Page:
California Supreme Court Upholds Worker-Friendly Evidentiary Standard for Whistleblower Retaliation Claims

January 28, 2022
Whistleblower retaliation claims brought under California Labor Code section 1102.5 should be evaluated using the evidentiary standard set forth in Labor Code section 1102.6, rather than the more stringent burden-shifting test set forth in McDonnell Douglas Corp. v. Green, 411 U.S. 792 (1973), the California Supreme Court held in Lawson v. PPG Architectural Finishes, Inc., No. S266001, — P.3d — (Cal. Jan. 27, 2022).
 
California Labor Code Section 1102.6
 
Labor Code section 1102.6 provides that the plaintiff-employee has the burden of establishing, by a preponderance of the evidence, that retaliation for an employee’s protected activity was a contributing factor in the alleged adverse employment action. Once the plaintiff-employee has made this showing, the burden shifts to the employer to demonstrate, by clear and convincing evidence, that the alleged action would have occurred for legitimate, independent reasons even if the employee had not engaged in the protected activity.
 
Despite section 1102.6 setting forth the framework for evaluating California whistleblower retaliation claims, some courts in California instead applied the McDonnell Douglas burden-shifting approach, which originated in the context of Title VII discrimination claims. Under the McDonnell Douglas test, which is widely considered more employer-friendly than the section 1102.6 standard, once the plaintiff-employee establishes a prima facie case of unlawful retaliation, the employer can escape liability by proving that the adverse action was taken for legitimate and non-retaliatory reasons, unless the plaintiff-employee can show that the employer’s stated reason was merely pretext for unlawful retaliation.
 
Case Background
 
Plaintiff Wallen Lawson worked as a territory manager for defendant PPG Architectural Finishes, Inc. (“PPG”), a paint and coatings manufacturer, and claims that he was directed by his supervisor to intentionally “mistint” slow-selling paint products so that PPG could avoid having to buy back unsold product from retailers. Lawson told his supervisor he would not do this and reported this issue to PPG’s central ethics hotline on two separate occasions. During this time, Lawson received poor performance ratings, was placed on a performance improvement plan, and was eventually terminated. Lawson then filed a complaint against PPG in the United States District Court for the Central District of California, alleging that he was retaliated against as a whistleblower in violation of California Labor Code section 1102.5.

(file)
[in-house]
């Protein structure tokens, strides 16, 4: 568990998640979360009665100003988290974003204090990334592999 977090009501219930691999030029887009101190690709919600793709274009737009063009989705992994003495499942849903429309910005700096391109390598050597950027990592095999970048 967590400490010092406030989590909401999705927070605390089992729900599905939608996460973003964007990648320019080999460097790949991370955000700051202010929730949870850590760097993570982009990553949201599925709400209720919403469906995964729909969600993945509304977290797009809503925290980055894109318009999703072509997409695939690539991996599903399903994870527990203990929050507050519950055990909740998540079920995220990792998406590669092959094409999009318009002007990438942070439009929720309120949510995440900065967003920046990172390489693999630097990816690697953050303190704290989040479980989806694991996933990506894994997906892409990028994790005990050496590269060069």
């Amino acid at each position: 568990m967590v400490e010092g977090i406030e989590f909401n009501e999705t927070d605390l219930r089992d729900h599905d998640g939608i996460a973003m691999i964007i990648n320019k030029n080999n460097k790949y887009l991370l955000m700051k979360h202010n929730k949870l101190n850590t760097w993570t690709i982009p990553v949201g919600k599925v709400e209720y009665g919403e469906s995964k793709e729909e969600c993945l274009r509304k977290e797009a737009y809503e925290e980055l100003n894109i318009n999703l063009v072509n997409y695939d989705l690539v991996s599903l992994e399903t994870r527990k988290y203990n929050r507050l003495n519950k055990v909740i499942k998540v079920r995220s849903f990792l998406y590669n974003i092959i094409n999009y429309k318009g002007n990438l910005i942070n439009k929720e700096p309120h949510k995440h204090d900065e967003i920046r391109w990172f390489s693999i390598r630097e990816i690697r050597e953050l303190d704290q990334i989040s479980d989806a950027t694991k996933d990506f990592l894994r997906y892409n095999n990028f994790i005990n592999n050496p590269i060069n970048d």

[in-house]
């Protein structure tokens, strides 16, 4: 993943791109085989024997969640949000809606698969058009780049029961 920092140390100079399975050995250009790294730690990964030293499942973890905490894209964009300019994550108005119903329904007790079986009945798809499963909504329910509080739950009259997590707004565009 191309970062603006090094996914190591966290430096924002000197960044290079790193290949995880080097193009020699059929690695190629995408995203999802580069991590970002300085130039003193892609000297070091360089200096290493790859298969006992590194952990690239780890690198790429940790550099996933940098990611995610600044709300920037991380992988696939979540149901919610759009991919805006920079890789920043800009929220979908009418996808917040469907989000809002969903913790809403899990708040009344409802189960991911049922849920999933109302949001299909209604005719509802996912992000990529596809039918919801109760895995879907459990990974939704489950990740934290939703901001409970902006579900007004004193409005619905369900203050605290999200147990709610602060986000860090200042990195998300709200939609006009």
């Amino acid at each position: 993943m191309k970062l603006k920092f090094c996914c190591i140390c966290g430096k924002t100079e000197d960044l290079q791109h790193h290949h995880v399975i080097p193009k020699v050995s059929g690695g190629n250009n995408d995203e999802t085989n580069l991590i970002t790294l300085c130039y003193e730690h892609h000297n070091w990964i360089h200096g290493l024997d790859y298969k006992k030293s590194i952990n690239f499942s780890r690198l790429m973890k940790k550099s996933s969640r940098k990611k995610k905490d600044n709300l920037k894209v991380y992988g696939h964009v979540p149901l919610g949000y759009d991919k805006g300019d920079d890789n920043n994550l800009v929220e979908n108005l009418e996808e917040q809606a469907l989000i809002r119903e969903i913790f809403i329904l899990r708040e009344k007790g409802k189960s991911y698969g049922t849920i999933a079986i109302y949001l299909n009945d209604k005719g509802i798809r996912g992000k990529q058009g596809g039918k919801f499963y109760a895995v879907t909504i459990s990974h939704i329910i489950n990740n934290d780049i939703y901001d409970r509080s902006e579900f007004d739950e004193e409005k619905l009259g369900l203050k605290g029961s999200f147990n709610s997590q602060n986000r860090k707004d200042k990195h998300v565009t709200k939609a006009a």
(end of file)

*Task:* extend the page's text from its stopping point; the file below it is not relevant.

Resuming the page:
In Lawson, the district court applied the McDonnell Douglas standard and held that Lawson adequately established a prima facie case of unlawful retaliation due to his complaints about the fraudulent “mistinting” scheme, but that he failed to produce sufficient evidence that PPG’s stated reason for firing him—his poor performance—was pretextual.
 
On appeal, Lawson argued that the federal trial court should have used the evidentiary standard set forth in California Labor Code section 1102.6, rather than the stricter McDonnell Douglas framework. The Ninth Circuit then asked the California Supreme Court to clarify the proper evidentiary standard.
 
The California Supreme Court Decision
 
On January 27, 2022, the California Supreme Court held that Labor Code section 1102.6, and not the McDonnell Douglas test, “supplies the applicable framework for litigating and adjudicating section 1102.5 whistleblower claims.”
 
The court stated that section 1102.6 sets forth “a complete set of instructions for the presentation and evaluation of evidence in section 1102.5 cases,” and while an employer’s liability under section 1102.6 requires proof of retaliatory intent, the McDonnell Douglas framework is not “a method of proof well suited to litigation under the section 1102.6 framework.” The court explained that McDonnell Douglas “was not written for the evaluation of claims involving multiple reasons for the challenged adverse action” because it “was decided at a time when the law generally presumed that the employer has a single reason for taking an adverse action against the employee and that the reason is either discriminatory or legitimate.” According to the court, the “central problem” in using McDonnell Douglas to evaluate section 1102.5 claims lies in requiring employees to prove that “an employer’s proffered legitimate reason for taking an adverse action was a pretext for impermissible retaliation.”
 
Under the section 1102.6 standard, the court said that “a plaintiff does not need to show that the employer’s nonretaliatory reason was pretextual.” This means that, “[e]ven if the employer had a genuine, nonretaliatory reason for its adverse action, the plaintiff still carries the burden assigned by statute if it is shown that the employer also had at least one retaliatory reason that was a contributing factor in the action.” To the extent the defendant-employer is concerned this framework “sets the plaintiff’s bar too low,” the court stated that the remedy “lies with the Legislature that selected this standard, not with this court.”

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